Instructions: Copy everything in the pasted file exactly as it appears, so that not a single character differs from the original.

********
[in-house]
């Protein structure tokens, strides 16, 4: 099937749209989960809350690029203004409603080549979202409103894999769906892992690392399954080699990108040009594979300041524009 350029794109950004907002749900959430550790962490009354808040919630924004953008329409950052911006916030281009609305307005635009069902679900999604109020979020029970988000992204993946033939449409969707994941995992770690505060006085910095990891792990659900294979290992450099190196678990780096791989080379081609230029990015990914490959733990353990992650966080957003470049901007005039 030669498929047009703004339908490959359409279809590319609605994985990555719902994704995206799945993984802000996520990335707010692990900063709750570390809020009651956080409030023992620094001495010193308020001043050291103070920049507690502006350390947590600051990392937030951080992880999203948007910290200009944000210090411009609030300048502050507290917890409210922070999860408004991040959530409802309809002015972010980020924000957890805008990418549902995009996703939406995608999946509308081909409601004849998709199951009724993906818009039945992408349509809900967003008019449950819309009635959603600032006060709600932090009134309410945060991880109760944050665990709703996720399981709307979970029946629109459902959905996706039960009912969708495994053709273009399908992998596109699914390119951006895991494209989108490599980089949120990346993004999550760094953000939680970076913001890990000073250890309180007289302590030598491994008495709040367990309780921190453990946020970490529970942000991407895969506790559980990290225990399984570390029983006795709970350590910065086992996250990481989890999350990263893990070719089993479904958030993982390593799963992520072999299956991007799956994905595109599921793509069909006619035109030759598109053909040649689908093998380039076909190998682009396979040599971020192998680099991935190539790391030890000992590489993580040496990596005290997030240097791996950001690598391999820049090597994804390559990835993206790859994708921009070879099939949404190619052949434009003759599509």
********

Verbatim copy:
[in-house]
């Protein structure tokens, strides 16, 4: 099937749209989960809350690029203004409603080549979202409103894999769906892992690392399954080699990108040009594979300041524009 350029794109950004907002749900959430550790962490009354808040919630924004953008329409950052911006916030281009609305307005635009069902679900999604109020979020029970988000992204993946033939449409969707994941995992770690505060006085910095990891792990659900294979290992450099190196678990780096791989080379081609230029990015990914490959733990353990992650966080957003470049901007005039 030669498929047009703004339908490959359409279809590319609605994985990555719902994704995206799945993984802000996520990335707010692990900063709750570390809020009651956080409030023992620094001495010193308020001043050291103070920049507690502006350390947590600051990392937030951080992880999203948007910290200009944000210090411009609030300048502050507290917890409210922070999860408004991040959530409802309809002015972010980020924000957890805008990418549902995009996703939406995608999946509308081909409601004849998709199951009724993906818009039945992408349509809900967003008019449950819309009635959603600032006060709600932090009134309410945060991880109760944050665990709703996720399981709307979970029946629109459902959905996706039960009912969708495994053709273009399908992998596109699914390119951006895991494209989108490599980089949120990346993004999550760094953000939680970076913001890990000073250890309180007289302590030598491994008495709040367990309780921190453990946020970490529970942000991407895969506790559980990290225990399984570390029983006795709970350590910065086992996250990481989890999350990263893990070719089993479904958030993982390593799963992520072999299956991007799956994905595109599921793509069909006619035109030759598109053909040649689908093998380039076909190998682009396979040599971020192998680099991935190539790391030890000992590489993580040496990596005290997030240097791996950001690598391999820049090597994804390559990835993206790859994708921009070879099939949404190619052949434009003759599509």